Production of BrahMos, the supersonic cruise missile developed by India and Russia, has begun in the country and the Indian Navy has placed orders for it, according to A. Sivathanu Pillai, Chief Executive Officer and Managing Director, BrahMos Aerospace, New Delhi.
He said the Navy had identified its vessels in which the BrahMos missiles would be fitted. About 20 industries in India and 10 from Russia were taking part in the production of various components for the missile (which would be assembled in India). A consortium between the two countries has been established to produce the missile system, he said. The production included fabrication of launchers, fire-control systems, accurate guidance systems and mobile platform called TATRA from which the missile could be launched.
Many countries were interested in buying the missile. To whom to sell was under the consideration of the Government of India and the Russian Federation. Since BrahMos was the only supersonic cruise missile available in the world it had a strong market, he said.
Dr. Pillai, who spoke on ``Advances in missile technologies'' at the Satish Dhawan Space Centre at Sriharikota during the annual convention of the Aeronautical Society of India, later told reporters that development of the Air Force version of the BrahMos had started.
``The design has been finalised. We should start developing some of the sub-systems. Our target is that we should launch [it] from an aircraft in two years. It will be air-to-ground,'' he said.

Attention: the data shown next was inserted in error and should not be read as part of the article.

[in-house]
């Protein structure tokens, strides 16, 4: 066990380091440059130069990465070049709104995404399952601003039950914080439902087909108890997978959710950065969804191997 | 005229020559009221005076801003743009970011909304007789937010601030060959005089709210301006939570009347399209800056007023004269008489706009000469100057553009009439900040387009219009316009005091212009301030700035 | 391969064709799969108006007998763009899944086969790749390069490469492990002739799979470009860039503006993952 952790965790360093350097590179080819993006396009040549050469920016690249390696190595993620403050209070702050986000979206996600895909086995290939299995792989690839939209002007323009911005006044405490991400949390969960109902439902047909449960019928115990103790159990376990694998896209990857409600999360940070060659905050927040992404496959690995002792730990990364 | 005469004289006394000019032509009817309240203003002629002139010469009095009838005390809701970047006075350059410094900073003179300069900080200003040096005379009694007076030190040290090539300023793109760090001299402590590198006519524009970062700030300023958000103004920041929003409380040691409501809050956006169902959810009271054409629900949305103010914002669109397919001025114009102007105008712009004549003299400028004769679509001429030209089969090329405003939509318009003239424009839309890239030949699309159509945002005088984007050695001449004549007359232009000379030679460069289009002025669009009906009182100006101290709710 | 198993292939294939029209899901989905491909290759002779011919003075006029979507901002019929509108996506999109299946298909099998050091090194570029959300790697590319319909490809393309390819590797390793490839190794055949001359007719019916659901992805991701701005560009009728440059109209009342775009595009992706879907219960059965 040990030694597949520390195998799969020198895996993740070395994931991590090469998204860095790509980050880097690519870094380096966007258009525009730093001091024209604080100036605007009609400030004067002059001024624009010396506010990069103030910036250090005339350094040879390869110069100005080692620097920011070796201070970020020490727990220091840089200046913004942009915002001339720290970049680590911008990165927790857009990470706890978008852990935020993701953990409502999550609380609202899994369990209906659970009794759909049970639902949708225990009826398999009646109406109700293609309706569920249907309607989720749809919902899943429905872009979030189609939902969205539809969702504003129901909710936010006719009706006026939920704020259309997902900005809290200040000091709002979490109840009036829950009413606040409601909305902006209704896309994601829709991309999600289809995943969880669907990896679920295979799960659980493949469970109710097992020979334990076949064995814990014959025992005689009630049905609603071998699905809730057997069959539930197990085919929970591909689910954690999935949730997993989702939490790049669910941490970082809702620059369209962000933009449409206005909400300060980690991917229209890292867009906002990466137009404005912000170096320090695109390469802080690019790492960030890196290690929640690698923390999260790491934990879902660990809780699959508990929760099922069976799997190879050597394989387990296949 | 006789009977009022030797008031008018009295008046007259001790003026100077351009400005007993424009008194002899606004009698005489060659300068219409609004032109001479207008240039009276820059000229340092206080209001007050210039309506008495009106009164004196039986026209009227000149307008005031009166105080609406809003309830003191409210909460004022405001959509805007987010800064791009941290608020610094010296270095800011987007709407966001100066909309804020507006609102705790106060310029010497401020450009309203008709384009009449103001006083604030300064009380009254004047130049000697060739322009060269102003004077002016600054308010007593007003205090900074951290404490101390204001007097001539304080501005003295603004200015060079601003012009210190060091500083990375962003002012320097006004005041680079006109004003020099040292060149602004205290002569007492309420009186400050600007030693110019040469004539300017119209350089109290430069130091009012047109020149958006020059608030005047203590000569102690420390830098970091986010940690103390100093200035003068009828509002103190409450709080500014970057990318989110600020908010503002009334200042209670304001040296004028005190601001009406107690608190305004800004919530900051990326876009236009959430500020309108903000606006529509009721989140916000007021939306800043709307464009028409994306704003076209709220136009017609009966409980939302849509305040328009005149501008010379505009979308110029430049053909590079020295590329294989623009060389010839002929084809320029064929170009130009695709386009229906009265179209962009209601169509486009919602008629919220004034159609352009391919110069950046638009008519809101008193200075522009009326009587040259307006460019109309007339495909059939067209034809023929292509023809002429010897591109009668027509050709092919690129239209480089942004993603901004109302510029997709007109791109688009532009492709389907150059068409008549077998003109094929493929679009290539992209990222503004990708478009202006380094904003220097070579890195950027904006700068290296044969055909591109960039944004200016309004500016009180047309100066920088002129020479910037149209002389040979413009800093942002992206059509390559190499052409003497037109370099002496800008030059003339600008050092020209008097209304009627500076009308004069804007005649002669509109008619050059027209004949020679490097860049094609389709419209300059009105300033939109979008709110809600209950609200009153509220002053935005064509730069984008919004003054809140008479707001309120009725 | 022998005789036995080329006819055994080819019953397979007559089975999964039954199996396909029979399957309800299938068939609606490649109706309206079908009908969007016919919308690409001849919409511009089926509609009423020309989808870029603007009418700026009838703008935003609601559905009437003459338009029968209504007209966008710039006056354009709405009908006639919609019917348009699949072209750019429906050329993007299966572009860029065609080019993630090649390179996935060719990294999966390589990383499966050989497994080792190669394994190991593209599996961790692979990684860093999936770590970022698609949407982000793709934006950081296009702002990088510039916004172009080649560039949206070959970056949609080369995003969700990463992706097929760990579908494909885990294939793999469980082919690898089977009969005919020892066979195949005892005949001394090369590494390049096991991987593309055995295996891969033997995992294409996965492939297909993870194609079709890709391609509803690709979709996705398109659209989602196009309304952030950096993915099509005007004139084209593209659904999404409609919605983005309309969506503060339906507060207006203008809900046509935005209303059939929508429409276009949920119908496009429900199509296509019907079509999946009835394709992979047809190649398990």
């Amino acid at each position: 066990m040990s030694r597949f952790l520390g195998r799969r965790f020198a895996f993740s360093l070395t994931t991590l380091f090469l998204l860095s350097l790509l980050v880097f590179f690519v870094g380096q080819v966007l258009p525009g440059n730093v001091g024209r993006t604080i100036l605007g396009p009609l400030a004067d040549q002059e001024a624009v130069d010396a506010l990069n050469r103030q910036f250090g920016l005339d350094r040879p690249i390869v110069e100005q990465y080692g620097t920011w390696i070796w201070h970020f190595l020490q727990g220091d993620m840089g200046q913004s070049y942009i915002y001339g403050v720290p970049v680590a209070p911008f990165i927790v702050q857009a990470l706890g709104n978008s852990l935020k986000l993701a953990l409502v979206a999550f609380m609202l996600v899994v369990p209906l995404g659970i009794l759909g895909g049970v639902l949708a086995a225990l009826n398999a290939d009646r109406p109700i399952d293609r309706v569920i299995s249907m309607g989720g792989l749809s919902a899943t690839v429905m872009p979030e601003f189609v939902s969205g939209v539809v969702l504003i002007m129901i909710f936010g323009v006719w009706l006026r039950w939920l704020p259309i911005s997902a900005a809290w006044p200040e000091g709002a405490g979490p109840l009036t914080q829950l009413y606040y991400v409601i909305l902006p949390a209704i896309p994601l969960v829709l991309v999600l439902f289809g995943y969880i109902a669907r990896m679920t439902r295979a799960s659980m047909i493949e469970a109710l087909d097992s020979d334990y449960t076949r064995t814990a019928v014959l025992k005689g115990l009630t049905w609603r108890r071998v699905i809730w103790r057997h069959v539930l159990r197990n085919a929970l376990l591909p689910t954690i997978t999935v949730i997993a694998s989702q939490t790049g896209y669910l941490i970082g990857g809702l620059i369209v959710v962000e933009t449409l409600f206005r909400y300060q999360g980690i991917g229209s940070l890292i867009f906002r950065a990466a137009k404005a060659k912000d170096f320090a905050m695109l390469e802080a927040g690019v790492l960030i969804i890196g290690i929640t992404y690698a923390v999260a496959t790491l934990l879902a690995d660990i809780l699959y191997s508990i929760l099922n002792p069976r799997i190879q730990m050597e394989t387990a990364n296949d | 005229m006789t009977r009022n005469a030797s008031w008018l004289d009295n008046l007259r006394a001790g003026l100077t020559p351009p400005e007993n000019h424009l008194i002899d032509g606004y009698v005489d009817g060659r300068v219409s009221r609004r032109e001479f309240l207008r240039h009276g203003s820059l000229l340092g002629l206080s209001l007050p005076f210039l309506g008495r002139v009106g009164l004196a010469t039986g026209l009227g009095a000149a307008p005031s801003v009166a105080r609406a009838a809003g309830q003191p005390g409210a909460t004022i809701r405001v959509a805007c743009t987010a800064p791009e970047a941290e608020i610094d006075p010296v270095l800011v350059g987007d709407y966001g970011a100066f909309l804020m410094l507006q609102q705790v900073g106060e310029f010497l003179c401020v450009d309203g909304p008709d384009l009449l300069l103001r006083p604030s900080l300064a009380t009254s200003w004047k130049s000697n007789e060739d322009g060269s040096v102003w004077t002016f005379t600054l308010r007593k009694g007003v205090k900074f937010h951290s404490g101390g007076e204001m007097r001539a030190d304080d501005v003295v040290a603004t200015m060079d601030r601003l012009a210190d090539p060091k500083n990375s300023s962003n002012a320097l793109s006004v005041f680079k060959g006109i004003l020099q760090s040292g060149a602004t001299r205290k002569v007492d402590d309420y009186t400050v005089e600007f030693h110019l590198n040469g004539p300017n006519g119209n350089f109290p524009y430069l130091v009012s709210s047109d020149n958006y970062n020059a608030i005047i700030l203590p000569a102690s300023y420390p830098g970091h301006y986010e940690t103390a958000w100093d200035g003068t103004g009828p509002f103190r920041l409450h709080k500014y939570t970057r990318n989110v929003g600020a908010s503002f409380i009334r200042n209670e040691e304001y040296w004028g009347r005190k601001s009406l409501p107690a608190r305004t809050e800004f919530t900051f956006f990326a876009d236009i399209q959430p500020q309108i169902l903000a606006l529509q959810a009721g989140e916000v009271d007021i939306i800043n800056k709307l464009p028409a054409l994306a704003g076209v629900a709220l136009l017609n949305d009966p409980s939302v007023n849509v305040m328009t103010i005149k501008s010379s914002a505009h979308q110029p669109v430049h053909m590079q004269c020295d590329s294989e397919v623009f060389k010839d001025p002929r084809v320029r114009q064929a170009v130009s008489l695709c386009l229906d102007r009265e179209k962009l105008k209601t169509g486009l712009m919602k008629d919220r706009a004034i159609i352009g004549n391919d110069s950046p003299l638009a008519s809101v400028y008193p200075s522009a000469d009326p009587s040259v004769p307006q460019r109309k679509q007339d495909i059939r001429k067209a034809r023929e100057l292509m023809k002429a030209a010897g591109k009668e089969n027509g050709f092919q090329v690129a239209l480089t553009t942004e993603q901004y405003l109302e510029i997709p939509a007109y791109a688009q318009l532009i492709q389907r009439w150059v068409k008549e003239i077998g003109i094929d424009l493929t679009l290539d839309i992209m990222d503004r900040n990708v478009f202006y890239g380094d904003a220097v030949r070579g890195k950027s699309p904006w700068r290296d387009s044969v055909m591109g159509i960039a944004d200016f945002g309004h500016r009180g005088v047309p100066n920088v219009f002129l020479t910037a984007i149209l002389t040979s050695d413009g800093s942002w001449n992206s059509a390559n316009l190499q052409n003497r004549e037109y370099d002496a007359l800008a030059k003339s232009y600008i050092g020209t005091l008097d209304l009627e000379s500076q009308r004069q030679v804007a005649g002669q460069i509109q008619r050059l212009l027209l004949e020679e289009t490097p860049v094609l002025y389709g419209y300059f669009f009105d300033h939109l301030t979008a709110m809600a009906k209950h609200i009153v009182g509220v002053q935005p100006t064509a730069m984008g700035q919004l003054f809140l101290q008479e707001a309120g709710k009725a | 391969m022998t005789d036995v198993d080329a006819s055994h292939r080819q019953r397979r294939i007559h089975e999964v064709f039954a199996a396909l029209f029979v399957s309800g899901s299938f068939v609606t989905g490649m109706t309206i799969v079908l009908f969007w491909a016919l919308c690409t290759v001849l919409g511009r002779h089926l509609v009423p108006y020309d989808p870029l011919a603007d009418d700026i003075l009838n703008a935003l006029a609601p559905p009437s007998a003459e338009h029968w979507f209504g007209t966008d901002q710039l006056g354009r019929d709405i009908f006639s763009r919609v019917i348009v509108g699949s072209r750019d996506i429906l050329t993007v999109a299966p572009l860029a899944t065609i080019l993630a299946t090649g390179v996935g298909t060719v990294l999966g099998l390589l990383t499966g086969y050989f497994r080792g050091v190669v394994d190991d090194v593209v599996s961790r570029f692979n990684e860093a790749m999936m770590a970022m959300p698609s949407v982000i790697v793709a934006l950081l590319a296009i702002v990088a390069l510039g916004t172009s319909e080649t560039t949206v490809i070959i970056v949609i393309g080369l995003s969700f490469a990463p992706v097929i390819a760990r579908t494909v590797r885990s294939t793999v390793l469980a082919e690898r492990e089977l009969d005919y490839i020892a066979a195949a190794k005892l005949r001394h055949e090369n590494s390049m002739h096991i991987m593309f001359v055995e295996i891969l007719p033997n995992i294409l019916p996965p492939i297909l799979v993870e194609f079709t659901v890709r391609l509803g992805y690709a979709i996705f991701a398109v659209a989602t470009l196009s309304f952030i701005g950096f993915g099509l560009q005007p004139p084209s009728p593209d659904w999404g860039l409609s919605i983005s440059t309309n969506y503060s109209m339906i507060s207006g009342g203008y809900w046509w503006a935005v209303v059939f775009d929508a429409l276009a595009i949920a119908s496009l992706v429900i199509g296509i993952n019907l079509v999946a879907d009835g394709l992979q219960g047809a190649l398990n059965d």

All the nine flights of the BrahMos from India so far were successful. These nine flights fell under three versions: the missile launched from a ship to destroy another ship; the BrahMos launched from a mobile platform on land towards a target in the sea; and the missile launched from land to destroy a target on land. The land-to-land version of the missile could pick a particular target from a group of targets and home in on it, Dr. Pillai said. This test took place at Pokhran in Rajasthan on December 21, 2004. This was an Army version.
V. Gnanagandhi, Associate Director, Liquid Propulsion Systems Centre (LPSC), Indian Space Research Organisation, who spoke on ``Cryogenic technology for launch vehicles'', said the LPSC had realised cryogenic engines (to power the second-generation Geo-synchronous Satellite Launch Vehicle) after overcoming many challenges in design, material and testing. The engines had been successfully tested 24 times so far for a cumulative duration of about 6,000 seconds. Five engines had been realised and four tested. A cryogenic engine with a higher thrust of 20 tonnes (using five tonnes of cryogenic fluids — liquid hydrogen and liquid oxygen) was under development on a priority basis. The LPSC would like to initiate efforts towards building nuclear thermal rockets (NTR) using hydrogen and a solid nuclear core, Mr. Gnanagandhi said.
M. B. Verma, Director, Aeronautical Development Agency (ADA), Bangalore, said the Light Combat Aircraft had high agility and manoeuvrability, multi-mission capability and cockpit-compatible night vision system. It could fly in different types of weather, and during day and night. It would launch precisely-guided weapons. With only ``a shoe-string budget,'' but with meticulous planning and successful implementation, the ADA had developed cutting-edge technologies in aeronautics, he said.